We deny ourselves grace
The Christian life is about acknowledging that we are sinners saved under God’s grace. We know that no matter how hard we try, our righteousness is like filthy rags (Isaiah 64:6). We cannot obtain perfection on our own efforts. When we try to be perfect, we judge ourselves harshly.
We feel guilt and shame
When we plug away at being perfect, we will always feel shame because we just cannot seem to meet our impossible expectations.
We focus on failures instead of strengths
Perfectionism draws attention to our flaws instead of our strengths and accomplishments. We often measure ourselves by the world’s standards instead of God’s standards. When we do that, we disrespect the God who created and values us.
Getting stuck in comparisons
Comparing ourselves to others is not wise (2 Corinthians 10:12). Perfectionism is a measuring stick that either puffs us up or puts us down. Neither is a healthy place to be. We may feel the need to compete to be the most perfect with others, which puts a lot of pressure on us.
We beat ourselves up when we fail. If we set standards based on us being better than others, we need to jealously guard our status and put others down to keep ourselves up. We will do anything to stay on top.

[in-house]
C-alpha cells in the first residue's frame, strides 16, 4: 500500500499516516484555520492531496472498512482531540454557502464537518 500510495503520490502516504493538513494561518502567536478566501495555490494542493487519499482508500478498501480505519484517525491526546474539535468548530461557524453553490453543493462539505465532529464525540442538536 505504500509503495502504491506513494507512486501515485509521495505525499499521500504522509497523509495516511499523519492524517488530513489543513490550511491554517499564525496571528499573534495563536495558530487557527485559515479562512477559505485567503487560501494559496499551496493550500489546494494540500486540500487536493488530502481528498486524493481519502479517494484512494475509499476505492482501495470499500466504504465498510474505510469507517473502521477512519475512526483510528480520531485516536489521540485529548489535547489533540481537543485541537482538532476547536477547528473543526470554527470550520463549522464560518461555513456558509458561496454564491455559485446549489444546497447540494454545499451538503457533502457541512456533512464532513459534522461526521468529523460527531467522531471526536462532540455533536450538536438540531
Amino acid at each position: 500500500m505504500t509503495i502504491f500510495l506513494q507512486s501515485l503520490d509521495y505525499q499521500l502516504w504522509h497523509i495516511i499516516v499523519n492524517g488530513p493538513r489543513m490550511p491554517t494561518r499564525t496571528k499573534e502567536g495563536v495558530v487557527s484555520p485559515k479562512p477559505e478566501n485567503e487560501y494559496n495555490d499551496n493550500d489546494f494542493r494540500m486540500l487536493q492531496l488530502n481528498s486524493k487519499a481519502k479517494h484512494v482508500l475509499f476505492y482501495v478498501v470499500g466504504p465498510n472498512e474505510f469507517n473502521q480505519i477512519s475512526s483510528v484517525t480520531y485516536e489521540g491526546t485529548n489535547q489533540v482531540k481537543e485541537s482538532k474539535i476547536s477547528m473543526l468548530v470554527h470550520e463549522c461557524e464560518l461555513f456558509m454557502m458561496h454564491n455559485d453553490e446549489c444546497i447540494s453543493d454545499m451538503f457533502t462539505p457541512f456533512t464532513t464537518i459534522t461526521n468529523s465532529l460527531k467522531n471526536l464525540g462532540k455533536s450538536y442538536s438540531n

Perfectionism destroys relationships
The pursuit of perfection can cause us to neglect or hurt other people. Sometimes we compare the people in our lives with our impossible standards to their detriment. When we do, we feel angry and irritated with them because they do not meet our expectations. Sometimes, we try to control or “watch” them and end up ruining our relationships.
If we strive for excellence instead of perfection, we are content with what we have accomplished and do not care what other people think. We can cheer others on and feel good about it. Our relationships are not tainted by unreasonable expectations.
© 2014 Carola Finch